• Lancing, Beach Green - Pollution Risk Warning: Bathing not advised today due to the likelihood of reduced water quality
  • Saltdean - Pollution Alert: Storm sewage has been discharged from a sewer overflow in this location within the past 48 hours
  • Seaford - Pollution Alert: Storm sewage has been discharged from a sewer overflow in this location within the past 48 hours
  • Shoreham Beach - Pollution Alert: Storm sewage has been discharged from a sewer overflow in this location within the past 48 hours
  • Southwick - Pollution Alert: Storm sewage has been discharged from a sewer overflow in this location within the past 48 hours
  • Worthing - Pollution Risk Warning: Bathing not advised today due to the likelihood of reduced water quality

Teesside

  • Seaton Carew North - Pollution Alert: Storm sewage has been discharged from a sewer overflow in this location within the past 48 hours

Who are Surfers Against Sewage?

On its webste SAS says: “We’re a community dedicated to the protection of oceans, waves, beaches and wildlife. We fight long and hard to protect what we love and we won’t stop until it’s completely clean, safe and protected for everyone, forever.

“From humble beginnings in Porthtowan Village Hall in 1990, we’ve stayed close to our roots and continue to be based just up the road at our St Agnes HQ where we can keep an eye on the sea.

“Just 20 of us work in the office full time, but it’s really thanks to people like you who support our work through membership donations, volunteering, signing petitions, buying from our shop and spreading the word that allows our impact to be widely felt.”

Government defend ‘cruel joke’ sewage spill plan

The Environment Secretary has defended the Government’s new plan to crack down on damaging sewage spills after critics branded the proposals a “cruel joke”.

George Eustice said he was the first Secretary of State to “really grip” the issue after ministers announced water companies will be expected to invest £56 billion over 25 years to combat the impact of storm overflows on England’s seas and rivers.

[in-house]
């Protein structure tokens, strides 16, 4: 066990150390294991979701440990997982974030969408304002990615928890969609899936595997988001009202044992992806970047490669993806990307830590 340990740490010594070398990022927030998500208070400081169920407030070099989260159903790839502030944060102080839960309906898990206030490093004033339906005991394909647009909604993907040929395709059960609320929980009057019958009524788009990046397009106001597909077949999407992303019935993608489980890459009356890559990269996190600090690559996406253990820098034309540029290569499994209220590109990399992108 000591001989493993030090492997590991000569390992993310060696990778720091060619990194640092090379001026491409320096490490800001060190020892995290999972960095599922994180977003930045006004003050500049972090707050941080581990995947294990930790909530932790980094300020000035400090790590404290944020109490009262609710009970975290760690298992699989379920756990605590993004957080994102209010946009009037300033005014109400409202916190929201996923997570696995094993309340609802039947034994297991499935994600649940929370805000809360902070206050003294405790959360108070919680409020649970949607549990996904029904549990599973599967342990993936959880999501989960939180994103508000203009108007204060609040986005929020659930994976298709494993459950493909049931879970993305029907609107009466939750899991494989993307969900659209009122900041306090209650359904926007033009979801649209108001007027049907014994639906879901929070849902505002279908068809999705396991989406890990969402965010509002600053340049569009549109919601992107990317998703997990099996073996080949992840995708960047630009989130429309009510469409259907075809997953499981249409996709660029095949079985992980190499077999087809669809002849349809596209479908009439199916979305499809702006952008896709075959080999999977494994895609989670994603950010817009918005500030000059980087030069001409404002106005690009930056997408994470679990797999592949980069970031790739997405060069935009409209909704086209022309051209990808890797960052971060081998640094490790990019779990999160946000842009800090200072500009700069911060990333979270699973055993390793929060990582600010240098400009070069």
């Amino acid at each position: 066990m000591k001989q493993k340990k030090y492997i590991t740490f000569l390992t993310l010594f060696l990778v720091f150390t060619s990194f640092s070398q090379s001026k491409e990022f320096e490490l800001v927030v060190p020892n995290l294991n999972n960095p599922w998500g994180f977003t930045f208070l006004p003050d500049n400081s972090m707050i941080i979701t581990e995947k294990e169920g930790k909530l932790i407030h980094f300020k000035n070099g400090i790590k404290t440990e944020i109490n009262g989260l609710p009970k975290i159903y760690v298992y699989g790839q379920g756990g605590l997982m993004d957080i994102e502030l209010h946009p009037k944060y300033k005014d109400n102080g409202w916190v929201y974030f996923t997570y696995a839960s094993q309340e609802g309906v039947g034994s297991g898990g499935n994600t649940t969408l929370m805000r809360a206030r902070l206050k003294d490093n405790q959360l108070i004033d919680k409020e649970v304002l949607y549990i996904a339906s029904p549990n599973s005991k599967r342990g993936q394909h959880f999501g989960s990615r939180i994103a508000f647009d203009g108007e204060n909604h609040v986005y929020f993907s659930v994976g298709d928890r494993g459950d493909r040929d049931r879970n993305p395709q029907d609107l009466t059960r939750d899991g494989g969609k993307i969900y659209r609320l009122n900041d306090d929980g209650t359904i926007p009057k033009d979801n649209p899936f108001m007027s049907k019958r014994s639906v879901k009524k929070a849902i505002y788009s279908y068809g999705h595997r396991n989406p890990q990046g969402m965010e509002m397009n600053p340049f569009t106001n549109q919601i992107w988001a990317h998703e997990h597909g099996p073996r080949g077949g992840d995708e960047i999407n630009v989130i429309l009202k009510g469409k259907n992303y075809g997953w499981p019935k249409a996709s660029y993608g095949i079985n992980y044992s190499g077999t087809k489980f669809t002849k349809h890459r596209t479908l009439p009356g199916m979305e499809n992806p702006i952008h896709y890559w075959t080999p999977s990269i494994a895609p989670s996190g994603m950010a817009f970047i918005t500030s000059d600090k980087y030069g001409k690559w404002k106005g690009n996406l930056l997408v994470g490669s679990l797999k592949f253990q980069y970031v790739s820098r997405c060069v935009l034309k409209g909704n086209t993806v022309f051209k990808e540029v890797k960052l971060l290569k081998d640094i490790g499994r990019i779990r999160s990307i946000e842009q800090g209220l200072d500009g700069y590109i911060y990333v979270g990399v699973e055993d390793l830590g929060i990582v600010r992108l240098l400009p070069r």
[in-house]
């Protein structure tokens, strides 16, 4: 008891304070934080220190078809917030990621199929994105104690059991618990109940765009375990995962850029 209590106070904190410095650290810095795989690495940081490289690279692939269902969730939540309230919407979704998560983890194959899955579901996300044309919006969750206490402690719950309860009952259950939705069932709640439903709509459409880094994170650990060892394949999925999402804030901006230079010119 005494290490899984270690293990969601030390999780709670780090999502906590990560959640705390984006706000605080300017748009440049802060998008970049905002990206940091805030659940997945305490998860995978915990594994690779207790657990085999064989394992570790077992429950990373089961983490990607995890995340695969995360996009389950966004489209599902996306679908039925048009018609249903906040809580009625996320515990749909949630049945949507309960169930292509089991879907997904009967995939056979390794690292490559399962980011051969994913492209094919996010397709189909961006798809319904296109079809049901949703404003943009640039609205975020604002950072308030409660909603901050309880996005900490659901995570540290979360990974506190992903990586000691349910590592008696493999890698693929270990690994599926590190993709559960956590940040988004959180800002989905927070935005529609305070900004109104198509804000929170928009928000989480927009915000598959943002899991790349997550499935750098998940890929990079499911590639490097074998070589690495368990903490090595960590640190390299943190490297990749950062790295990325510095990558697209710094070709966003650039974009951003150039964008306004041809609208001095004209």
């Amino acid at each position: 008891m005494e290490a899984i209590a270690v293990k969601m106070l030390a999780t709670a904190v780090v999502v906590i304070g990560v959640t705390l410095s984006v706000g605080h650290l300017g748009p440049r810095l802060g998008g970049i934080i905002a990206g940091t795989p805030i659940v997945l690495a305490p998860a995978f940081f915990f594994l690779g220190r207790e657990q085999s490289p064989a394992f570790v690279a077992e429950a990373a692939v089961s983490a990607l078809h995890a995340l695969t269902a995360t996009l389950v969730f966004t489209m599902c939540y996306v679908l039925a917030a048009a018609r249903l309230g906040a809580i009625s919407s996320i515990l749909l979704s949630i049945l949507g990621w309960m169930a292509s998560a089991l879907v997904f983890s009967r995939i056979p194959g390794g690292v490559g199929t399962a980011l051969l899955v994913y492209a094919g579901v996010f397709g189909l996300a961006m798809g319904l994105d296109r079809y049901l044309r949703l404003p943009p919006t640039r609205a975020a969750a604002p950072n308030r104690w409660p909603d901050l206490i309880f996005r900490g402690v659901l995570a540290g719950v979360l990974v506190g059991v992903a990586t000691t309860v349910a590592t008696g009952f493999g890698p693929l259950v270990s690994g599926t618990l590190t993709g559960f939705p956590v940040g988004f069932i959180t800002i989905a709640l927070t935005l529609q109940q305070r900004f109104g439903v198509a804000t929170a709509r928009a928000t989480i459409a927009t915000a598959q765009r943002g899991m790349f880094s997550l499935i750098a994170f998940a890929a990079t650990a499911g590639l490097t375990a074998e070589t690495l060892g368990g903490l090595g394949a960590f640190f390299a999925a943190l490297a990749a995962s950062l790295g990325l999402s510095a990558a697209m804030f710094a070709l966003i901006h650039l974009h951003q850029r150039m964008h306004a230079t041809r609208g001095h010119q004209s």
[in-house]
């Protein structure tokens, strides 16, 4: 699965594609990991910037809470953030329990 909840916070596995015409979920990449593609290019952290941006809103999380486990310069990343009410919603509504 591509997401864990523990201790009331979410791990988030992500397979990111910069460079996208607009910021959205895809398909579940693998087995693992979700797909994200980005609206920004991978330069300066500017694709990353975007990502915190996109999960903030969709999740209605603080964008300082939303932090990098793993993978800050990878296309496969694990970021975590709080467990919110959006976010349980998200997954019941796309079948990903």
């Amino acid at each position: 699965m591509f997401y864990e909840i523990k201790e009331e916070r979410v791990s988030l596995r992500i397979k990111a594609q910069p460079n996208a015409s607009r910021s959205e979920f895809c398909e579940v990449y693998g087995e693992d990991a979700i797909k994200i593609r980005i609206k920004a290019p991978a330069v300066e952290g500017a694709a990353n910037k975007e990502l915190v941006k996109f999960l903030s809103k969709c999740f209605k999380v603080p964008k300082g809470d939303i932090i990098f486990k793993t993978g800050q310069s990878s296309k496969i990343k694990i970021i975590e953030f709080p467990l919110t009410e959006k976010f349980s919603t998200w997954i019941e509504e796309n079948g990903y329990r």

But the proposals have drawn criticism from conservation campaigners, who claim the plan aims merely to “claw its way back to what should have already been ‘business as usual’”.

The Government said firms will face new targets to “revolutionise our sewer system”, including improving all overflows releasing into, or near, every designated bathing water, and 75% of those discharging to high priority sites, by 2035.

By 2050, no storm overflows will be permitted to operate outside of unusually heavy rainfall or to cause any adverse ecological harm.

But The Rivers Trust accused ministers of a “lack of ambition and clarity for the sector”.

“Far from revolutionising the sewer system, as the plan claims, this plan aims to claw its way back to what should have already been ‘business as usual’ by 2050 – with sewer overflows operating only during exceptional rainfall events by that time,” the charity said.

Advocacy and engagement director Christine Colvin added: “The requirement for this plan in the Environment Act gave Government a great opportunity to right the wrongs on weak regulation and get on the front foot.

“It should have presented an open goal for a fresh start to stop sewage pollution in my lifetime. Instead, they’ve scored an own goal.”